constant concessions under changing circumstancesgenerally determined by the indicators that show themost negative value. This means that a water bodywith good chemical status but poor biological statuswill be classified as having overall poor status. Atthe end of 2009, the RBA produced the first set ofRiver Basin Management Plans including programsof measures, which specifies the measures thatare needed within each water basin to reach theoverarching goal of good water. This managementprocess is adaptive in that it follows a six-year cyclewhereby progress is evaluated and the river basinwater management plans reviewed.The programs of measures specify a number of tasksthat should be completed during the first managementround by 2015. Most of them relate to more researchand information that different government agencieshave to carry out and provide. County administrativeboards are for example required to establish a plan ofmeasures prioritizing water bodies that are at a risk ofnot reaching good ecological status (GES) and assistthe LFASA in investigating and setting strategies toattend to bypass barriers and other physical alterationsaffecting water bodies. The WFD also introduces anumber of instruments designed to reduce potentialconflicts with other sectors and societal goals whentrying to reach GES in all waters. There is also thepossibility to designate water bodies as heavilymodified (HMW) or artificial, where the water qualityrequirement becomes “good ecological potential”(GEP) instead of “good ecological status” (GES). GEPis defined as the water quality that is achieved “afterall appropriate improvement measures have beentaken to improve the ecological status in the waterbody, without causing significant adverse effects onthe environment generally or on the activity for whichthe modification of the water body has been made.‘Appropriate improvement measures’ are understoodto be measures that have a significant ecologicaleffect” (Bothnian Sea, 2009). This designation couldbe given to infrastructure such as hydropower stationsand harbors where the aquatic environment is alreadyheavily modified and measures to achieve GES wouldhave significant adverse effects on the activity forwhich the modification has been created or wouldentail a disproportionate cost.In the initial round of river basin management inSweden all water bodies connected to large hydropowerstations with more than a 10 MW potential have beengiven the status HMW (Bothnian Sea, 2009). The 10MW limit is only a rule of thumb and in relation tomedium and small hydropower, with less than a 10MW potential, the first step of the RBA is to make amore thorough inventory to investigate which waterbodies adjacent to hydropower stations should bedesignated as HMW. This rule of thumb is based on theassessment by the SEA that the load balance potentialthat large hydropower stations provide to the electricgrid is crucial and provides an additional value tothe renewable energy produced (SEA, 2008c). Theprotection of load balancing potential has been deemedmore critical than that of renewable energy productionin general. Large-scale hydropower production hasconsequently been given priority for the designation asHMW since it is the largest hydropower dams – around10 per cent of the total amount – that supply roughly97 per cent of hydropower production (SEA, 2008c).Although the quality requirements for GEP are lessstringent than those of GES, quality-improving measureswill be needed in HMW as well. The designation ofHMW and the improvement measures that are neededare currently being discussed at both EU level (EI, 2009)and national level in Sweden. The general starting pointof the RBA in the first management round is that mostHMWs at present have moderate ecological potentialwhich means that there are improvements that shouldbe made to achieve GEP (Bothnian Sea, 2009). Frominterviews with one of the RBAs it appears that themeasures that are being discussed in Sweden in relationto hydropower are to create bypass channels for fish,increase or create minimum flows of water and somemeasures implemented in hydropower dams are toimprove the conditions for beach and river bottomvegetation. A more detailed investigation on a caseby-casebasis is necessary to decide on specific andappropriate measures for each HMW. The BothnianSea RBA has despite this specified that they expect thatrestoration of water bodies will result in the constructionof at least 55 new bypass channels in relation tohydropower dams and lake regulation dams in theirdistrict (Bothnian Sea, 2009).Hydromorphological changes, among other things dueto hydropower production, are specified as one of themain problems in all of the RBAs and particularly inthe two most northern water districts of Sweden. Theprograms also specify some general costs that theimplementation of the programs will incur. These costsare very rough and only an estimate on the part of theRBAs but they do give an indication of the extent ofactivities contemplated during the first managementround. There is a spread among the different RBAsof costs of between approximately six MSEK and 18MSEK per year for measures completely or partiallyrelated to hydropower dams, which indicates the levelof activity planned in order to reach GES and GEP inthe water bodies affected by hydropower production(for a complete list see appendix 2).8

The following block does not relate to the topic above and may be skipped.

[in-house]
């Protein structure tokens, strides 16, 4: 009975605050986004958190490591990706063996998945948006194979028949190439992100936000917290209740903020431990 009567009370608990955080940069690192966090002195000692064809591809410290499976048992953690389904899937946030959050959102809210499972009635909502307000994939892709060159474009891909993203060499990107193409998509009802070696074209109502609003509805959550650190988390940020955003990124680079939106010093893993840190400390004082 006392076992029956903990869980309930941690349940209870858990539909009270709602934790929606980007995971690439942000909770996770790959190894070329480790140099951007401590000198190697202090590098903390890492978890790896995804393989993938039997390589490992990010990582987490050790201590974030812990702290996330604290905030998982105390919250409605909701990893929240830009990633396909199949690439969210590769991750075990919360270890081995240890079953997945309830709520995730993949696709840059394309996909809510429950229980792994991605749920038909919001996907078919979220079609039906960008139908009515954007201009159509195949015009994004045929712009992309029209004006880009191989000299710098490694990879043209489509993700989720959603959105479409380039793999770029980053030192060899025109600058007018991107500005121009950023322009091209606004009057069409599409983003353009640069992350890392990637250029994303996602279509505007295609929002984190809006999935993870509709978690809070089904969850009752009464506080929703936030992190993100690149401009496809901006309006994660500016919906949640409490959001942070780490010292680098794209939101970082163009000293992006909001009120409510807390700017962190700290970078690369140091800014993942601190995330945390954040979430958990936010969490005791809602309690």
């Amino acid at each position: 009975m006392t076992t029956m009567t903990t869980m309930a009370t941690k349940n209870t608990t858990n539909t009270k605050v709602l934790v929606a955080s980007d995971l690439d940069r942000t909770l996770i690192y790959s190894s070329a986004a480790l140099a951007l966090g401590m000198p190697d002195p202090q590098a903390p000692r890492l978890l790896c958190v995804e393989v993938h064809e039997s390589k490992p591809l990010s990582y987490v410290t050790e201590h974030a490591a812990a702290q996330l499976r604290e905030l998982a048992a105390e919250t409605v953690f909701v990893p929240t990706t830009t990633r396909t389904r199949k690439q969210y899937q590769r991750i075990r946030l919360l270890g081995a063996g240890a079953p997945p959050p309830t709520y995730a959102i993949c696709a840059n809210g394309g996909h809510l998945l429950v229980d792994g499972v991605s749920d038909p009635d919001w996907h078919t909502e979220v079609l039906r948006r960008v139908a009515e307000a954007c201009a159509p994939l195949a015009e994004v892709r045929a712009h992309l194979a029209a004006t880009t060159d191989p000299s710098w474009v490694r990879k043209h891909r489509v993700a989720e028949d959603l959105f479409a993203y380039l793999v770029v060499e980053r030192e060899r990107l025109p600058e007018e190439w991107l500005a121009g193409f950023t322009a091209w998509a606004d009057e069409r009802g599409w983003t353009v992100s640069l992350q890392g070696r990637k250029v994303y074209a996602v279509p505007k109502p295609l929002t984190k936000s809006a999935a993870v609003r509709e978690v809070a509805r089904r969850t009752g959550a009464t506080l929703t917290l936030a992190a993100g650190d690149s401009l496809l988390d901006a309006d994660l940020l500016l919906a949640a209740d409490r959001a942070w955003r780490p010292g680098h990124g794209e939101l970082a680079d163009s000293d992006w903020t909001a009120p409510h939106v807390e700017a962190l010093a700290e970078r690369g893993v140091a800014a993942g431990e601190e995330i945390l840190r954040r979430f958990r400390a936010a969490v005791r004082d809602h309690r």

stockholm environment instituteEnvironmental “quality objectives” vs “quality standards”The Swedish EnvironmentalQuality Objectives form theoverarching framework for Swedishenvironmental policy. Theyare political goals that are nonbindingin nature. They consist ofa total of 16 environmental objectives,the majority of which areintended to be reached by 2020.These goals range from “naturalacidification only”, “a good builtenvironment” to “sustainableforests”. The general idea is thatthe environmental quality objectivesare to be reached throughvoluntary initiatives, economicand informative instruments andonly in the final instance throughlegislation. There is however nodirect mechanism that specifieshow this is to be done, nor amentioning of the environmentalquality objectives in the SwedishEnvironmental Code (Dalhammar2008). The implementationof the environmental quality objectivesis therefore rather unclearand incomplete. This canbe seen by the fact that currentlyonly one objective is expected tobe met in the set timeframe whilesix will require additional effortsand nine will be very difficult orimpossible to reach (EQO 2010).Objective number eight “flourishinglakes and streams” is of specialrelevance for hydropower. Itis however only a selection of riversand streams, roughly 700, ofhigh conservation value, that aredirectly affected by the environmentalquality objectives.Environmentalquality objectiveForecastfor 2020TrendEnvironmentalquality objectiveForecastfor 2020Trend1. Reduced climate impact*2. Clean air9. Good quality groundwater10. A balanced marine environment, flourishingcoastal areas and archipelagos3. Natural acidification only4. A non-toxic environment5. A protective ozone layer6. A safe radiation environment7. Zero eutrophication8. Flourishing lakes and streams11. Thriving wetlands12. Sustainable forests13. A varied agricultural landscape14. A magnificent mountain landscape15. A good built environment16. A rich diversity of plant and animal lifeFigure 2: All Environmental Quality Objectives and status forecast in 2007 (EOC 2007)Environmental quality standardsare a type of legally bindingpolicy instrument introduced bythe Swedish Environmental Codeof 1999. An environmental qualitystandard may, for example,lay down the maximum permittedconcentration of a substancein air, soil or water. Since they area binding policy instrument, thereare various avenues for ensuringtheir implementation. New enterprisescan for example be deniedconcessions if they contribute tothe contravention of an environmentalquality standard. The WFDhas been implemented in Swedishlaw in the form of environmentalquality standards where it is requiredto reach the environmentalquality standard “good ecologicalstatus” or “good ecologicalpotential” in all water bodies by2027. The judicial significanceof the WFD environmental qualitystandards is however unclearsince the government submitteda bill that differentiates between“limit value” and “other” environmentalquality standards whereonly “limit value” environmentalstandards allow for the mostforceful compliance tools (Govt.bill 2009/10:184).9